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Ryan Hutchinson, 10, climbs on a wood playground at Rochester Park in Coquitlam, B.C., on Dec. 21, 2017.

DARRYL DYCK/THE CANADIAN PRESS

Cities across Canada are rethinking their park spaces as play changes, replacing teeter-totters, golf courses and baseball diamonds with space for cricket, pickleball and play structures for all ages.

Coquitlam, B.C., has set a goal of having a park or greenspace within a five-minute walk of all residents. The Metro Vancouver suburb recently redeveloped Rochester Park with a natural wood playground, zipline, trails and sheltered picnic space in an example of how the city is trying to meet diverse needs and interests.

Andre Isakov, the city's park planning and design manager, said that as Coquitlam grows, there is increased pressure on parks to become community gathering spaces.

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"More and more people today live in multifamily housing. More and more kids don't have access to backyards. So, really, parks are becoming critical and essential to rediscovering the outdoors," he said.

Parents often ask for a range of activities so children of all ages can find something to do and have space to socialize, he said. With an aging population, catering to the needs of seniors and pet owners are increasingly a priority, Mr. Isakov added.

"People also want to have spaces that allow somebody without children or grandchildren to be able to have a picnic in the park or take a book outside and read a book or take a dog for a walk or walk themselves," he said.

Mr. Isakov said that with a school next to Coquitlam's Rochester Park and part of the field co-owned by the local school district, having youth and children consulted on the design was a priority.

"One of the things we heard from the children and the school is they want to feel physically challenged," he said.

The log playground and climbing wall provides higher risk activities and challenges for children of all ages, while still meeting safety standards, Mr. Isakov said.

Alex Smith, a Halifax parent who founded the blog Playgroundology, said there has been a shift around North America in recent years to design playgrounds that look more like the natural environment and add increased risk to play.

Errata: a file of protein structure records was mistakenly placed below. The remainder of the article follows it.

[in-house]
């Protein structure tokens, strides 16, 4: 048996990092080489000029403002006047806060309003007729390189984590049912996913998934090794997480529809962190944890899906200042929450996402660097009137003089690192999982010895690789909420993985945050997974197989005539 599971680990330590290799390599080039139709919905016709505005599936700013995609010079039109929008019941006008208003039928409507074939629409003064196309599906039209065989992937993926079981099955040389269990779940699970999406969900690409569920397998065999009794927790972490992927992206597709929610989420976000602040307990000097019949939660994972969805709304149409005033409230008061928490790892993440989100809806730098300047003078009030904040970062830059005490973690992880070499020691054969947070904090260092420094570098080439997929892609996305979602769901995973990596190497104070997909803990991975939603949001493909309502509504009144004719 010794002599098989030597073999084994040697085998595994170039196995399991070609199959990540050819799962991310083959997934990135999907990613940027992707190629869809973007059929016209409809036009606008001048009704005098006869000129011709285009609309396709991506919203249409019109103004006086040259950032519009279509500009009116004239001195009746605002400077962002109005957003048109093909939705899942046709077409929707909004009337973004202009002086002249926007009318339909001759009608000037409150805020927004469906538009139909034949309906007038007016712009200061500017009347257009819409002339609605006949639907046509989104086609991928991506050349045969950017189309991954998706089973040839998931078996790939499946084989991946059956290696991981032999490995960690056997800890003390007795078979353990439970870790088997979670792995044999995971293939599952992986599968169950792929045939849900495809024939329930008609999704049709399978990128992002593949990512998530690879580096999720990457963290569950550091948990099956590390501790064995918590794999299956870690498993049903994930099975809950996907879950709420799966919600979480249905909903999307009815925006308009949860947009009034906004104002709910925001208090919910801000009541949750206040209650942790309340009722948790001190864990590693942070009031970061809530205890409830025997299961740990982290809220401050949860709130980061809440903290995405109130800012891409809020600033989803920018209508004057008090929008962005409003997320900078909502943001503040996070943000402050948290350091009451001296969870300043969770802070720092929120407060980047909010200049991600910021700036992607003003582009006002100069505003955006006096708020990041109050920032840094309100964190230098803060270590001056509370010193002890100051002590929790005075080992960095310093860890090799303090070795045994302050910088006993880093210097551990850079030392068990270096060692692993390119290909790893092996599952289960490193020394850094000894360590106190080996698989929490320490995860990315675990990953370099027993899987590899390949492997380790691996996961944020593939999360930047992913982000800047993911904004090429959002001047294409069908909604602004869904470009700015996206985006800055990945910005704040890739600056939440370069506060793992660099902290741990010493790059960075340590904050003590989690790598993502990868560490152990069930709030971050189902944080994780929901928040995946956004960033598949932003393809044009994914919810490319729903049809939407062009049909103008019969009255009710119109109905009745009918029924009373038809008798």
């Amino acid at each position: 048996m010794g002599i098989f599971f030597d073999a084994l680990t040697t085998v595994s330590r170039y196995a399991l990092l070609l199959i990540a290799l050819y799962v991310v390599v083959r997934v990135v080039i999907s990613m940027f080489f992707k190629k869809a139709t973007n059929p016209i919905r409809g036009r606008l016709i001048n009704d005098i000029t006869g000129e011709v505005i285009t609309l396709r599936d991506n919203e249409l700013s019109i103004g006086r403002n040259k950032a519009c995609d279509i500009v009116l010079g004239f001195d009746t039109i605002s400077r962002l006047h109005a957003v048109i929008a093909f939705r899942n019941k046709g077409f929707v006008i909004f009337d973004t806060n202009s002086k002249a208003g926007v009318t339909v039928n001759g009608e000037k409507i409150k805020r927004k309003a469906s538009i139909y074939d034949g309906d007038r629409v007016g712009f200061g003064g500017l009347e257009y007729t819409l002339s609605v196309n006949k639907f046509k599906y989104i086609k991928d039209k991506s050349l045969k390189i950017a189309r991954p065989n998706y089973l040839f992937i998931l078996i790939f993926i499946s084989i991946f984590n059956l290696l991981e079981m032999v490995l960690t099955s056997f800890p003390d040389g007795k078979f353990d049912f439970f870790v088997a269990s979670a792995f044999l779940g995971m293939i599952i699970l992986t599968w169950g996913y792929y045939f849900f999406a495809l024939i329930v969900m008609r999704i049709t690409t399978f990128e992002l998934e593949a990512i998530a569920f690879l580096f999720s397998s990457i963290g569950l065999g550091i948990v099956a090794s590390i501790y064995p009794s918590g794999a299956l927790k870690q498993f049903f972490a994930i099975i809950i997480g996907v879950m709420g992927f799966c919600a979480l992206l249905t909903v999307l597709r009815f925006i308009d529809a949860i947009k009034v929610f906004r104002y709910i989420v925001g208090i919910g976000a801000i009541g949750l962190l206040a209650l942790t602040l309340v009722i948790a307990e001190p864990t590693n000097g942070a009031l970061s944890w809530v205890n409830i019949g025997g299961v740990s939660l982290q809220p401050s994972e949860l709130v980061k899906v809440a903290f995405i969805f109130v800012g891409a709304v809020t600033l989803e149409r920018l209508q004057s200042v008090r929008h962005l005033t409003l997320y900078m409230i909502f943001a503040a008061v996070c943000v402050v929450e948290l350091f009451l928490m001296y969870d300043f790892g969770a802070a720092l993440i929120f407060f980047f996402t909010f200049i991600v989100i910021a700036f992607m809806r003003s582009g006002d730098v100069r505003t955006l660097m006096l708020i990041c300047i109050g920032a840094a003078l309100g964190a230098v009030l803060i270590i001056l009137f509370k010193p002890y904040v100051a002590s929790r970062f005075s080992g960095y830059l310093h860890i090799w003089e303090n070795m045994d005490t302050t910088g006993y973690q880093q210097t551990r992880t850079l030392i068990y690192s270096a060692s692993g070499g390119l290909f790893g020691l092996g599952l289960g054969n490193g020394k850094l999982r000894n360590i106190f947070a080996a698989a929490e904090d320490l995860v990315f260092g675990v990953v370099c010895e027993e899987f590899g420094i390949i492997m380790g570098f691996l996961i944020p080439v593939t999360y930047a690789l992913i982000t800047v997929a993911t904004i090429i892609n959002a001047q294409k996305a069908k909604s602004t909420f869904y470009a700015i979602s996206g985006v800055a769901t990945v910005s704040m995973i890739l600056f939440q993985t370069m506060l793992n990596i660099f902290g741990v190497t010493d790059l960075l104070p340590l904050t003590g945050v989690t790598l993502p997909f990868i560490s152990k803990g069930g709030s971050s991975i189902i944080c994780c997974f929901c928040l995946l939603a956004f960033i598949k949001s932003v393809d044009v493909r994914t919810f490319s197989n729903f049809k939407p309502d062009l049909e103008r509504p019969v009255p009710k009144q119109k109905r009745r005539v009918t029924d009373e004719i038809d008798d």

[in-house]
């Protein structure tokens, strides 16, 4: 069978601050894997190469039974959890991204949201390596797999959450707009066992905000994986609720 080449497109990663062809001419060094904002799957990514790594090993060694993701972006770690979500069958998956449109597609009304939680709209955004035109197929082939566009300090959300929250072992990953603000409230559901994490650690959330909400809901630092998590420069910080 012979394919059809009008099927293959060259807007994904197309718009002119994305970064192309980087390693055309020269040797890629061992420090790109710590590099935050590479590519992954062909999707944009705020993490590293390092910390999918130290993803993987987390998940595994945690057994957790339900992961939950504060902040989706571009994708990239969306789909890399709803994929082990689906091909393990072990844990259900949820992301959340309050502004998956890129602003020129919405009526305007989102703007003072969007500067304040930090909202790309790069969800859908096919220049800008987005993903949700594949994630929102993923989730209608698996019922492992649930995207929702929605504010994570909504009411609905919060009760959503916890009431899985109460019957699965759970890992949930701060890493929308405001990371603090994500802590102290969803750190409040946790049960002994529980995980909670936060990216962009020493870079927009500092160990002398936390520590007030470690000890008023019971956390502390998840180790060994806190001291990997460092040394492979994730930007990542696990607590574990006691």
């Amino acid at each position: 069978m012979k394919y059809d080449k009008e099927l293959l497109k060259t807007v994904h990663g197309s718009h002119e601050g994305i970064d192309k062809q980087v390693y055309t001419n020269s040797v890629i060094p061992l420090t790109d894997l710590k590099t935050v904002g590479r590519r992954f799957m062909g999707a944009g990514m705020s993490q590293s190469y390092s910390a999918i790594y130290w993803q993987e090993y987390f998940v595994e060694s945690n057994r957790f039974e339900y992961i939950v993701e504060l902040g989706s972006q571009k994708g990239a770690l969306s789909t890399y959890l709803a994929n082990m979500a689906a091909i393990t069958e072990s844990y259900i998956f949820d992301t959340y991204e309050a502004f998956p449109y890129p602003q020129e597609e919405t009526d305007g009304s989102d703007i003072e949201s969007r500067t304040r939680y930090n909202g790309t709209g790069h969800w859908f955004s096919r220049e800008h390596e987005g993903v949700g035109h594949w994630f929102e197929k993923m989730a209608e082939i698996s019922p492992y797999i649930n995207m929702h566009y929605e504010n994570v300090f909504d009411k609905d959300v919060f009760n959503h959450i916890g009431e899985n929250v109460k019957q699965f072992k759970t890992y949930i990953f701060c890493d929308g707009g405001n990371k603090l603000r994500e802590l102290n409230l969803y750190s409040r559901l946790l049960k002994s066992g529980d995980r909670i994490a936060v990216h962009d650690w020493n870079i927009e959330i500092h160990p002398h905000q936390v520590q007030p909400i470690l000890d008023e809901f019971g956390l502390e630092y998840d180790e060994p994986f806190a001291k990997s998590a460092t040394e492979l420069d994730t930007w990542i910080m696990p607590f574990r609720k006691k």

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Teeter-totters and roundabouts are disappearing while more unpredictable climbing towers made of wood are being added to parks, he said.

"Nobody wants to see their kid injured, but we've gone really a bit over the top with that," he said. "Risk is different than a hazard. … We safeguard children against hazards but risk is something we encounter throughout life and risk is something adults and children learn from."

Vancouver's Board of Parks and Recreation is in consultation on a new master plan for the next 25 years. The board's website says early feedback indicates that while parks, beaches and trails are popular, interest in golf courses and community gardens is low.

William Connell Park in Hamilton will incorporate equipment by Earthscape as part of its redevelopment. Landscape architect Meghan Stewart said the city wanted the new amenities to balance existing, traditional playground equipment.

"In a lot of communities, there's actually a lot of interest in moving to natural play … compared with the off-the-shelf metal and plastic components we tend to put in," she said.

Ms. Stewart said Hamilton is also adapting to changing tastes in sporting facilities.

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Baseball diamonds were once a standard feature in parks but with interest on the decline, the city is changing existing facilities and making space for more popular sports, such as soccer, cricket and pickleball.

"These are spaces that people care about and they want to use them and if you don't provide them with things they are interested in using, then they tend to become spaces that go unused," Ms. Stewart said.

Laura Hilliard, public relations manager of Ontario-based playground developer Earthscape said municipalities and schools across the country are increasingly looking for equipment that isn't easy to master.

"If you don't actually allow kids to challenge themselves in playgrounds and to fall and scrape their knee … if you don't give them those opportunities to assess risk, they're more likely to injure themselves," she said.

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